Every Thanksgiving, we give Instagram so much to be thankful for. “Over 10 million photos that mentioned Thanksgiving-themed words in their captions were shared yesterday,” the disembodied voice of the social network announced in a blog post upon the conclusion of the Thanksgiving holiday in 2012. “For several hours throughout the day, more than 200 photos about Thanksgiving were posted every second.” It was the busiest day the network had ever had. One year later, Instagram users again broke the upload record with their holiday pics. Instagram was “thrilled to see people use Instagram to share their holidays,” the company wrote.
Me, not so much. Thanksgiving is the busiest day on Instagram and also the worst. Social media functions simultaneously as a diary (where we keep track of notable events in our personal lives) and a newsletter (through which we keep our friends and families informed of our movements). But the same material rarely satisfies both ends equally, and the divide is most stark on Thanksgiving Day. It’s natural to want to preserve some memories of a time when far-flung family members come together to prepare and eat a meal. It is unnatural to want to spend the day thumbing through pictures of other people’s stuffing.
Instagram and Thanksgiving may appear perfectly paired—both are obsessed with food. But that’s also why the platform and the holiday don’t complement each other—Thanksgiving didn’t need to be more food-themed than it was before. In her book Food and Social Media, food scholar Signe Rousseau compares food-focused social media to “a perpetual Thanksgiving dinner,” a “virtual table for sharing food and for giving thanks for the people seated around it.”* In both cases, we’re encouraged to gorge, “only realizing we have eaten too much after that last slice of pie.” Rousseau calls this “the paradox of plenty of social media: in order to reap its benefits, you have to take part, and by taking part you risk either exposing yourself to too much of this good thing, and/or contributing to the same.”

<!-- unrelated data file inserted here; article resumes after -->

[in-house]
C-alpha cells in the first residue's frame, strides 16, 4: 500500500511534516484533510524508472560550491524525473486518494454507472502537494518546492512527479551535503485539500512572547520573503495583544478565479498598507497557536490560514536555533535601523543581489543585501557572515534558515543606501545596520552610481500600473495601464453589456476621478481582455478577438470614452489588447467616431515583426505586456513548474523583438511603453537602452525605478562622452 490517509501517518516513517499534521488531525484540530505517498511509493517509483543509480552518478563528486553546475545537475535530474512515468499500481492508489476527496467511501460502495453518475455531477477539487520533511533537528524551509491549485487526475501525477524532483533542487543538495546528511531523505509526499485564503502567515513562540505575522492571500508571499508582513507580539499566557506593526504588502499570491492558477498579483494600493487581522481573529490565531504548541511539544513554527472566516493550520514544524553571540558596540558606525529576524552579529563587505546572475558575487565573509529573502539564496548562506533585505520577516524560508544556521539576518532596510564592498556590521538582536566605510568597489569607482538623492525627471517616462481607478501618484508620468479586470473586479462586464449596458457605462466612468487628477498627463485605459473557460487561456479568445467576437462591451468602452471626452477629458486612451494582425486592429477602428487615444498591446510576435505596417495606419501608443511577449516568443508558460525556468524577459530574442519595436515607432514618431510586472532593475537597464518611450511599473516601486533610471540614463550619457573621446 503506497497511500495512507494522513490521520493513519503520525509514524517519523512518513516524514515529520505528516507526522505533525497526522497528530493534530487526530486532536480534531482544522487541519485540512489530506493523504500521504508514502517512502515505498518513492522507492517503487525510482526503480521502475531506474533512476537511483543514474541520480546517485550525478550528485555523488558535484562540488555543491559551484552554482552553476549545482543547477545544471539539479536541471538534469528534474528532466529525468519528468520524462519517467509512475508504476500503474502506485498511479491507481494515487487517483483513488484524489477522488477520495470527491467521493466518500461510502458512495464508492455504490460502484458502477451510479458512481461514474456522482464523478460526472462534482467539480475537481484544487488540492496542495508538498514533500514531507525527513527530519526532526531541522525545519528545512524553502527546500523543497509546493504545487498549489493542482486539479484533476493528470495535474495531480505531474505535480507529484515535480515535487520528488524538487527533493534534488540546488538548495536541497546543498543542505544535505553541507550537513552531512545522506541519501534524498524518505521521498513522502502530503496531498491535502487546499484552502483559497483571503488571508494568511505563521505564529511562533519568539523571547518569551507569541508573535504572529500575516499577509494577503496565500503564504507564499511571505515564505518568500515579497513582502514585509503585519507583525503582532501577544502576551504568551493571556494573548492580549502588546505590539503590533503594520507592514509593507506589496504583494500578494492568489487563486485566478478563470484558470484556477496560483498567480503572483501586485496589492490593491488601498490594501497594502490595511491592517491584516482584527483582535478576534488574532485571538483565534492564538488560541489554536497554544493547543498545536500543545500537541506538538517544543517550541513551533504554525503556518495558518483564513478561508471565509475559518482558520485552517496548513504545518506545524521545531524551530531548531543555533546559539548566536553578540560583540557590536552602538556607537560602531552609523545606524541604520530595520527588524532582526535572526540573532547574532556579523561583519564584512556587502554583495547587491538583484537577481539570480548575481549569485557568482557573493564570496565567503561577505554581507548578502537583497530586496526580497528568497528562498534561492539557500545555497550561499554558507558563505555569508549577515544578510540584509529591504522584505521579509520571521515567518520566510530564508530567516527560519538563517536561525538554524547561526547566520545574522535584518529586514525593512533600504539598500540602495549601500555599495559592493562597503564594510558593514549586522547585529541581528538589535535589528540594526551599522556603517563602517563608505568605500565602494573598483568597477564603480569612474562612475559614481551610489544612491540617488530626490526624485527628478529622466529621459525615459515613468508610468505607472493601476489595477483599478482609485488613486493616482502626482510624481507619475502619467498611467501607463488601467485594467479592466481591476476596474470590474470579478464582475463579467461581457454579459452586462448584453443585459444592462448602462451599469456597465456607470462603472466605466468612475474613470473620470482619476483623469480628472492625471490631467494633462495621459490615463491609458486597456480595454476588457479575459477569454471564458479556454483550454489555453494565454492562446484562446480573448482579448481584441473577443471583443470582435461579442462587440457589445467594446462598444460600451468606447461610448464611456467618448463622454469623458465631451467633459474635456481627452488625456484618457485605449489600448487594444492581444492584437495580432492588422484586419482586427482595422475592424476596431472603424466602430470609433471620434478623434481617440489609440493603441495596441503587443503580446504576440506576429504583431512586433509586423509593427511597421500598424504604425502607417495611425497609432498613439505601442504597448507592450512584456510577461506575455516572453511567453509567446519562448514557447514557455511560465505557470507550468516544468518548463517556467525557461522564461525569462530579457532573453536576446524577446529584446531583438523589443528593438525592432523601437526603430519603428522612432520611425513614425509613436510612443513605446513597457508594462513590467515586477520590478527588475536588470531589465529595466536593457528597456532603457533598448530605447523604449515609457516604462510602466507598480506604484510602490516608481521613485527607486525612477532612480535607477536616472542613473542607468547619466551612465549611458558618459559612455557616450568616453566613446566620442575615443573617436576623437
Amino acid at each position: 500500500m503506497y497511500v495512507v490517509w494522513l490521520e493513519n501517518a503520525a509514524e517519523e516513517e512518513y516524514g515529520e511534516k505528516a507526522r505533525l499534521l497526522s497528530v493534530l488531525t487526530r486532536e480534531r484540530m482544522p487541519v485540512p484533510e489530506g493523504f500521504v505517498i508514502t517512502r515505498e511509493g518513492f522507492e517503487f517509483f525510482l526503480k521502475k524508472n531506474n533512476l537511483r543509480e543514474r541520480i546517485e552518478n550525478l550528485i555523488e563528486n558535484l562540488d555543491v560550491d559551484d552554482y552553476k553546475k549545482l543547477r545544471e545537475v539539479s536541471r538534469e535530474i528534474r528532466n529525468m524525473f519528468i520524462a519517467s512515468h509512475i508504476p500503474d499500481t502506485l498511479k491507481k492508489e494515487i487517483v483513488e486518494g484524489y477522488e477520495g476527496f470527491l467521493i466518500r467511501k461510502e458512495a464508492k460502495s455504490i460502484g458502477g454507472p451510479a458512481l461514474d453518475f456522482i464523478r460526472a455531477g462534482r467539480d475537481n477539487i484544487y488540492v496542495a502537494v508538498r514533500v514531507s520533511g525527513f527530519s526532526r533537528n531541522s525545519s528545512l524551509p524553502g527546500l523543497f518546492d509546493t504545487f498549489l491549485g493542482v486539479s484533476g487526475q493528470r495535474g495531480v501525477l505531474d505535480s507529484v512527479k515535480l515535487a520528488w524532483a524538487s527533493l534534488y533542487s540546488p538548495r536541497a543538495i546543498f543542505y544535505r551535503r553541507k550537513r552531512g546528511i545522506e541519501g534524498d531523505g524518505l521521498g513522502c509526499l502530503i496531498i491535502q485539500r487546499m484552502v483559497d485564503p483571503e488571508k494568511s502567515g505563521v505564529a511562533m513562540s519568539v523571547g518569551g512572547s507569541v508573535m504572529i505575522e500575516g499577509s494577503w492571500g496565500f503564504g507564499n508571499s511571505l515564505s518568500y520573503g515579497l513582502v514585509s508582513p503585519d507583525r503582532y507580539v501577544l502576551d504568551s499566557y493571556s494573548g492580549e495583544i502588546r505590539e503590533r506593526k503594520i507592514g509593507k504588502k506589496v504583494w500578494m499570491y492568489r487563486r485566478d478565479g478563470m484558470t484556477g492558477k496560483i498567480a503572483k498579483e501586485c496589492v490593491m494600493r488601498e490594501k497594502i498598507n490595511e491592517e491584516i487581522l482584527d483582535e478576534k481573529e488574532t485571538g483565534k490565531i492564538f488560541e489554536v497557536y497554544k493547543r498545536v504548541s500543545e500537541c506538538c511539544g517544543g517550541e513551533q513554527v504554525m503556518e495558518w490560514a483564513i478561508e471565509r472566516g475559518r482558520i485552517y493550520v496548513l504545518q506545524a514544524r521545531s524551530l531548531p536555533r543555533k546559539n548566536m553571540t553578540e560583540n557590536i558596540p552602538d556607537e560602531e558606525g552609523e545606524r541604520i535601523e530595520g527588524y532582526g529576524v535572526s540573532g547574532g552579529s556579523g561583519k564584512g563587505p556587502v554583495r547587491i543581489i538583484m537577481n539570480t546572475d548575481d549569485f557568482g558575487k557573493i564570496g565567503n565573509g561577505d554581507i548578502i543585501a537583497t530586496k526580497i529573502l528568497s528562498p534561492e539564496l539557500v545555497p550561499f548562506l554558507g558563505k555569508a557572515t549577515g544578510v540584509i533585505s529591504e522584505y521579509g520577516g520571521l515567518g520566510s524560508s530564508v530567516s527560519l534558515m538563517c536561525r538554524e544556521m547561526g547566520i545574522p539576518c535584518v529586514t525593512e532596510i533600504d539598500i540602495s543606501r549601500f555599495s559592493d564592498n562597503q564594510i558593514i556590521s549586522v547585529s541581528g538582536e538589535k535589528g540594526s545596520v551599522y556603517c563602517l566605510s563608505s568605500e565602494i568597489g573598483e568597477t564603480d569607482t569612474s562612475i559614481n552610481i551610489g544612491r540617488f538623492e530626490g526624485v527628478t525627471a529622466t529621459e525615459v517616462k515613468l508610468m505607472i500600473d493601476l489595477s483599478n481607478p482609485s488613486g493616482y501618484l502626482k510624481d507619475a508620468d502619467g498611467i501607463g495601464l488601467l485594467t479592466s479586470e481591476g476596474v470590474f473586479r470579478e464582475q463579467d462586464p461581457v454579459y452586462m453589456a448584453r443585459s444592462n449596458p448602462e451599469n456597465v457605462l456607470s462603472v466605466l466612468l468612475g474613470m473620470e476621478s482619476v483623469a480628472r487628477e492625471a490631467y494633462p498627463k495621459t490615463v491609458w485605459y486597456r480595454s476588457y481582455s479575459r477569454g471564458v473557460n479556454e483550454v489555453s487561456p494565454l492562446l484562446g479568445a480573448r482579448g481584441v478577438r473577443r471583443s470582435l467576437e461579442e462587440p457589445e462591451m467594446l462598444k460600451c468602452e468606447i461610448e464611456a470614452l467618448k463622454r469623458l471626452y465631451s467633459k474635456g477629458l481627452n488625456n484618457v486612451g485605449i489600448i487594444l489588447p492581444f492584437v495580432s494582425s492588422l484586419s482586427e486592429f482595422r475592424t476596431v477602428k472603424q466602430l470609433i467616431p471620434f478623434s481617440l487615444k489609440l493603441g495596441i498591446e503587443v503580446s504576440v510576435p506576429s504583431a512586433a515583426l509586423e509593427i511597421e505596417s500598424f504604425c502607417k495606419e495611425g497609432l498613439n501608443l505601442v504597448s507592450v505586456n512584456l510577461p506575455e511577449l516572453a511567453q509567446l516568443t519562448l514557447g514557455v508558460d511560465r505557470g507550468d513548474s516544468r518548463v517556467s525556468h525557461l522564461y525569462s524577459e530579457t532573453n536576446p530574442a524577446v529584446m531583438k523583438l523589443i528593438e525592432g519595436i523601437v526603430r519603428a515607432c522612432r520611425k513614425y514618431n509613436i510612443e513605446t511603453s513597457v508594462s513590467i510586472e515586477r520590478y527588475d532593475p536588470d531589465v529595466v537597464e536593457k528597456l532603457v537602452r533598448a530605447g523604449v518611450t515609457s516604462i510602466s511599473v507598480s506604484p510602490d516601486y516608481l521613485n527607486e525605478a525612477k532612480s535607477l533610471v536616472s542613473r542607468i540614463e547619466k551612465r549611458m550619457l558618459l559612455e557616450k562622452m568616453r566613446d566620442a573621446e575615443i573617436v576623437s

Part of the problem is that Thanksgiving traditions are so rooted in the familiar. Instagram is intriguing on Halloween, a holiday about shocking transformations. It’s informative on Christmas, when a social network’s disparate traditions reveal themselves—a Nativity scene juxtaposed with a pagan troll arrangement; a glazed ham followed by a plate of Chinese food. Even standard food Instagramming allows for some element of surprise: What’s for dinner? But on Thanksgiving, conforming to convention is kind of the point. So here’s how it goes down: Yams are vaulted to cultural prominence on Thanksgiving; you feel like you ought to acknowledge your engagement with this significant dish by ‘gramming a photo of it; your friends are subjected to a hundred picture of yams, while themselves eating yams; it’s the worst.
Also, the food looks gross.
Man the last thanksgiving dinner of the year. Dinner #4. Turkey, Mac & cheese, roasted cauliflower & brussel sprouts, potatoes, umami gravy, cream kale, oysters, shrimp, and garlic crab. Man that was a lot of food not including desserts. Like a fat kid love cake. 😑 #thankful #thanksgiving #fulltothemax #foodbaby #nomnompaleo #seafood #instafood #foodporn